(story updated 4/20/2013 & 4/21/2013 with numbers of affected children)
Pearson, the test company that administers the city's gifted and talented tests, miscalculated the scores for thousands of children, the company has acknowledged.
Pearson announced the mistake in a letter to parents late Friday afternoon, April 19, on the very day that parents were supposed to submit their applications. The application deadline has been extended until May 10, Chancellor Dennis Walcott said, and parents will get the results of rescored exams by April 29. Affected families will receive an update from the Education Department this weekend.
The DOE set up a hotline for G&T score-related questions. Call 1-888-705-9417.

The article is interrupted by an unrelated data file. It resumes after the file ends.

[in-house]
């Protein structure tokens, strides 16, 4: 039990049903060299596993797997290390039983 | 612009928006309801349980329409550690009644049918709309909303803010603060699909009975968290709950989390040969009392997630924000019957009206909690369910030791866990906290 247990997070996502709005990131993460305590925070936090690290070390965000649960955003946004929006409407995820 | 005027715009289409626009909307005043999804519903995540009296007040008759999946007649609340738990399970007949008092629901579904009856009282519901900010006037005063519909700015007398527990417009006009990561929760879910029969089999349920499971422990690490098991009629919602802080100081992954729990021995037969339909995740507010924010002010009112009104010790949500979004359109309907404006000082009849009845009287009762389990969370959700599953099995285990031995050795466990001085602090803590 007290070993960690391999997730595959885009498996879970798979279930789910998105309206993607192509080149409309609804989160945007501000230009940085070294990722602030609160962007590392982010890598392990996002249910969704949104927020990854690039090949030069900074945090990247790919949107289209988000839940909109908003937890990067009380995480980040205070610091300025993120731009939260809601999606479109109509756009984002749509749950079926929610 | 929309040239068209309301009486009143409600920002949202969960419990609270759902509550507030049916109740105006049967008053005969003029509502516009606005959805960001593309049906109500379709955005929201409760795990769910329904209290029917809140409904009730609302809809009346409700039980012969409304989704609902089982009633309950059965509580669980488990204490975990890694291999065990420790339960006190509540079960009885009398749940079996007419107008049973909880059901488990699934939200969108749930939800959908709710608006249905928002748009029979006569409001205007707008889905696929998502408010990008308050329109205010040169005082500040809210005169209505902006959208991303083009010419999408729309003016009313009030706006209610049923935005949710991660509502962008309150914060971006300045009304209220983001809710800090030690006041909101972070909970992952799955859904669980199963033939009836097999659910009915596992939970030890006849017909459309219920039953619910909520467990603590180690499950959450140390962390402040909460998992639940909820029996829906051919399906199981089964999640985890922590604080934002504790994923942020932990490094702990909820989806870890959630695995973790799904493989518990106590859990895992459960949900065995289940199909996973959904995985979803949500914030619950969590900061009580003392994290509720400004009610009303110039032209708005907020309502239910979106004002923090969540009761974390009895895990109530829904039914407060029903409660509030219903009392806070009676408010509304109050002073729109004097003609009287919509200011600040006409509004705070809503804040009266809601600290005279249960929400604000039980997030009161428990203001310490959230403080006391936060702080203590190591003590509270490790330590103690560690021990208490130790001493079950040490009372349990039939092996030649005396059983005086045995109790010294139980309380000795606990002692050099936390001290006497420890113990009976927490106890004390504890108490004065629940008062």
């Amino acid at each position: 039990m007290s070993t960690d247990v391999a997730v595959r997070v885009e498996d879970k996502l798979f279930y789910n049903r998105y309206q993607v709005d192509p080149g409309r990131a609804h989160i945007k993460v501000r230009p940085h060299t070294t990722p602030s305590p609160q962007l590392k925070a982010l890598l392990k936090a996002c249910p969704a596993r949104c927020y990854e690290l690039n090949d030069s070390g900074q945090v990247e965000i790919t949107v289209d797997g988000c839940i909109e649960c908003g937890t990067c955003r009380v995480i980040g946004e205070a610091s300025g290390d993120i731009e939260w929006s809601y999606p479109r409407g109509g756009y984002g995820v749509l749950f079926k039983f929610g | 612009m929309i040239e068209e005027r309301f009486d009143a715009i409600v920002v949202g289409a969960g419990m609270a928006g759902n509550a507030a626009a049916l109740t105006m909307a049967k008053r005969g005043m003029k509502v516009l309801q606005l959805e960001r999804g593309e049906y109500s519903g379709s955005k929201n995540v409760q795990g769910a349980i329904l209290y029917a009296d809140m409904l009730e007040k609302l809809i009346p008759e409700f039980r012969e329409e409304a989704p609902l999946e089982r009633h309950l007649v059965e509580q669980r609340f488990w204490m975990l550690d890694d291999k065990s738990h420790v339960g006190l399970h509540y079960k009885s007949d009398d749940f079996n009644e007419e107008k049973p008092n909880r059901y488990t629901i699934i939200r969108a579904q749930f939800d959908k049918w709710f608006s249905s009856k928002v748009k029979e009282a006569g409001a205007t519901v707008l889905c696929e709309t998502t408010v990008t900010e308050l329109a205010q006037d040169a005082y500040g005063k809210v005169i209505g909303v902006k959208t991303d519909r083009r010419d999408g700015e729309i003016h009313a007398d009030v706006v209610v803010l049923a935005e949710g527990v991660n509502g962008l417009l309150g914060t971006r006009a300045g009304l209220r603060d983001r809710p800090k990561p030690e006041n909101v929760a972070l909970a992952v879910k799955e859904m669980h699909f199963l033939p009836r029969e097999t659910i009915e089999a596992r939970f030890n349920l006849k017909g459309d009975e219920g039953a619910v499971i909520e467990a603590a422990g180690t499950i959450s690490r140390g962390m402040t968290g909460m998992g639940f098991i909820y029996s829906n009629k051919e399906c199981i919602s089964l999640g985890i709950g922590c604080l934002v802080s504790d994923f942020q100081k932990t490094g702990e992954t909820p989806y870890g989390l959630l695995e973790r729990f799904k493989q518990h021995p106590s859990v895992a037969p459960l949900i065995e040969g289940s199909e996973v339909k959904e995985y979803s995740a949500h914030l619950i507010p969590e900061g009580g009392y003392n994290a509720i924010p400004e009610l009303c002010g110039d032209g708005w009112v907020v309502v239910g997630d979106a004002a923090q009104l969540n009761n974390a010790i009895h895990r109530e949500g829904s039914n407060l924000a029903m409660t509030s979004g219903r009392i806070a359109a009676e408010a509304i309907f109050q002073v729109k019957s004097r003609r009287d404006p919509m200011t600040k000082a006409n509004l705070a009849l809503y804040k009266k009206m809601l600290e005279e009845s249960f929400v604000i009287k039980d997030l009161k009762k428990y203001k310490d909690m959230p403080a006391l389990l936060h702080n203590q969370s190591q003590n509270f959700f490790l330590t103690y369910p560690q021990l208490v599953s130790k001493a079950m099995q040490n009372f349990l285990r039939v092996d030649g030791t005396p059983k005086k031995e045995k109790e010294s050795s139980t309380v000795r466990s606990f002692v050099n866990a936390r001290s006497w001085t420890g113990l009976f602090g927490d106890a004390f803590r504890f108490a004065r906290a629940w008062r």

The mistakes affected 4,735 children, or 13.2% of test takers. "Of these, 2,698 students (7.5% of test takers) who didn’t previously qualify for G&T now qualify for district programs; 2,037 students (5.7% of test takers) who previously qualified for district programs now also qualify for citywide programs," the DOE said.
Q: I was rejected by my #1 college choice – which I admit was a “reach” school. But what I don’t get is this: I was accepted by five other colleges, including another “reach” school! So maybe the college that turned me down made a mistake. What do you think my chances are if I ask them to reconsider? Should I tell them which other colleges have accepted me?